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Einóma Undir, Feilnótum Review

Album. Released July 2002.  

BBC Review

Darkcore electronica that soundtracks the end of the world ? Apocalyptic fun from...

Olli Siebelt 2002

It's refreshing to see that even in this post-Sigur Ros world, the music industry's attention span isn't short enough to forget what amazing musical feats Iceland is capable of. After several years of magazine and website articles extolling the virtues of Reykjavik's obsession with "ethereal wonder", "glacial beauty" and "gorgeous melody", it seems that cracks are beginning to form in usual stereotypes one would associate with Iceland's musical output, and that a much darker side to the country is now finally making its presence felt.

We saw it first with Mínus, a band who took us to a dark, angry yet completely original side of hardcore not usually represented in the world of guitar rock. Now, continuing the trend and taking it one step further, is another Reykjavik based band: Einóma.

Consisting of a duo named Bjarni and Steindór, the pair have been friends for years and a creative force in Reykjavik for just as long. They began their creative career in Iceland as independent filmmakers and then recently moved to music composition full time. After a few small releases on Iceland's Uni:Form label, the pair singed to Vertical Form earlier this year and now have released this stunning full length.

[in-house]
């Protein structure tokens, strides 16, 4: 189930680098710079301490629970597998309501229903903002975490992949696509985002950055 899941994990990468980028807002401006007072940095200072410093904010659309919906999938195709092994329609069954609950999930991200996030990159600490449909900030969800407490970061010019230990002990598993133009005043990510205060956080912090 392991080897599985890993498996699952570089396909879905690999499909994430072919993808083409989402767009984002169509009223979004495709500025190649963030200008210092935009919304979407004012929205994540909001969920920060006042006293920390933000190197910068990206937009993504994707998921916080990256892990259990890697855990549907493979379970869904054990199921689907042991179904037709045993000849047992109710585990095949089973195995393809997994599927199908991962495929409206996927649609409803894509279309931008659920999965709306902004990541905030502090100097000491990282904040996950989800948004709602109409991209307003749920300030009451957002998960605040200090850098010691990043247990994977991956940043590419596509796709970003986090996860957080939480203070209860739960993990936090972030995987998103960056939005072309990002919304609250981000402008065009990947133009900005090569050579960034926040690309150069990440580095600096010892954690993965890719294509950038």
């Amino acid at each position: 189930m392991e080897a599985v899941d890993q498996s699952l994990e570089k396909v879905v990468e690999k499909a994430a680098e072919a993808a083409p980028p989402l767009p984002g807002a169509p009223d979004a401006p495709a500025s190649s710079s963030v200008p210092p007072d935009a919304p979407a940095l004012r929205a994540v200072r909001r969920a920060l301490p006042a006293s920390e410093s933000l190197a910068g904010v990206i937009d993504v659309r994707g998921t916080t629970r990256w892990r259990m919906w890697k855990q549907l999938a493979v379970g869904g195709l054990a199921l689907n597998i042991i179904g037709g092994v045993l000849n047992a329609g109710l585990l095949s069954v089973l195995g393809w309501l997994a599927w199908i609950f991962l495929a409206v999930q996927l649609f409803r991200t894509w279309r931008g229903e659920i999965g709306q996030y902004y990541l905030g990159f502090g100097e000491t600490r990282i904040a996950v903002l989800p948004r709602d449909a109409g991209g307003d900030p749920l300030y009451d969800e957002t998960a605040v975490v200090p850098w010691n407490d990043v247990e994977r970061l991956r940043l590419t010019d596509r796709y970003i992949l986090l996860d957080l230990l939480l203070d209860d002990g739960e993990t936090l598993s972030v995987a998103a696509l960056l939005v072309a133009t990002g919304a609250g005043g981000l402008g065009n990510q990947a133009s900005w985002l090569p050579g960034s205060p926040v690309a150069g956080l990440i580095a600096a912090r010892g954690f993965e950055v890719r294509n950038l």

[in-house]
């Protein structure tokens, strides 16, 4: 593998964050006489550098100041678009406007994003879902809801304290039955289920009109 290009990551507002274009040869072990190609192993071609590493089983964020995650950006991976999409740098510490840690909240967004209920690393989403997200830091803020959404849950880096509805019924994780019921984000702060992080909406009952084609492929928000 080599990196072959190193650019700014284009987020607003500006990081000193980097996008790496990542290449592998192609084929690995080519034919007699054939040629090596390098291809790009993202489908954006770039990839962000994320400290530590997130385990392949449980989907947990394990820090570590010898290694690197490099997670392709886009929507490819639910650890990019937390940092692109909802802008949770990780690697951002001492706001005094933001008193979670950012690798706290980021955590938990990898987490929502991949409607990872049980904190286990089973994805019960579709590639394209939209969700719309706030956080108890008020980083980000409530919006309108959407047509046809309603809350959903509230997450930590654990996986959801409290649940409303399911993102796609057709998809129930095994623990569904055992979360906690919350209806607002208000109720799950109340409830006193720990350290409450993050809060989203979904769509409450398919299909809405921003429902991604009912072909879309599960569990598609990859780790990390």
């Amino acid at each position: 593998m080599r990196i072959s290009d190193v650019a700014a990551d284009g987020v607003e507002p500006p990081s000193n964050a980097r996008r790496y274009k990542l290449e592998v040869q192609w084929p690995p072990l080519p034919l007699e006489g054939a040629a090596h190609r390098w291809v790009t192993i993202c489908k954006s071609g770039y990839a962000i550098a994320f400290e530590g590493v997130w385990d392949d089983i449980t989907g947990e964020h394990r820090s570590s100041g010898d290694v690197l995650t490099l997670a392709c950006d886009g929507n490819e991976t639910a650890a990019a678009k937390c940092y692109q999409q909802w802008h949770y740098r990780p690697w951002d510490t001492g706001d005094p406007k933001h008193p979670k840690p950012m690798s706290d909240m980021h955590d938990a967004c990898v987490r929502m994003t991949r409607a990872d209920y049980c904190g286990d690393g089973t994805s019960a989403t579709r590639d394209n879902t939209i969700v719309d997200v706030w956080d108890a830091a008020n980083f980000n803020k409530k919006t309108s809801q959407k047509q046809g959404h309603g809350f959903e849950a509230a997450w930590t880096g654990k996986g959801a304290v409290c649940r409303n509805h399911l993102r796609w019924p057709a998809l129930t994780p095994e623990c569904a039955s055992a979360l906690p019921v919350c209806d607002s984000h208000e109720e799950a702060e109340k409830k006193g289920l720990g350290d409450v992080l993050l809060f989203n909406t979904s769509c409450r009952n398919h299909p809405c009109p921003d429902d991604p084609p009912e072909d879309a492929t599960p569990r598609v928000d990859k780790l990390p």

Like Skinny Puppy, Burzum or Coil, Undir, Feilnótumseems riddled with an organic and mythological intent. From the heavy and plodding beats of "Hringlogun" to the Lovecraftian soundtrack of "Brot", the album embraces us in shadow, its creepy techno backbeat doing nothing to remove us from the dusty darkened corners outside which sinister landscapes lurk.

Listening to the eight tracks here, the duos previous work as filmmakers is self-evident. The compositions here are very visual in nature,withmulti-layered structures consistently shifting and skulking around. It simply sounds like nothing coming out of Reykjavik today.

Within one of the legendary Icelandic Sagas, there is astory called Völuspá, which translates to something like "Sybill's Prophecy". In it, there is the tale of Ragnarök; a time when the sun will become black, the earth will sink into total darkness and the Gods will die, the planet surrounded by an atmosphere of dark magic and hopeless tragedy.

Einóma, it seems, have done their homework and have written the perfect soundtrack to the end of the world.

You know what? It couldn't sound better.

A fabulous and highly original work.

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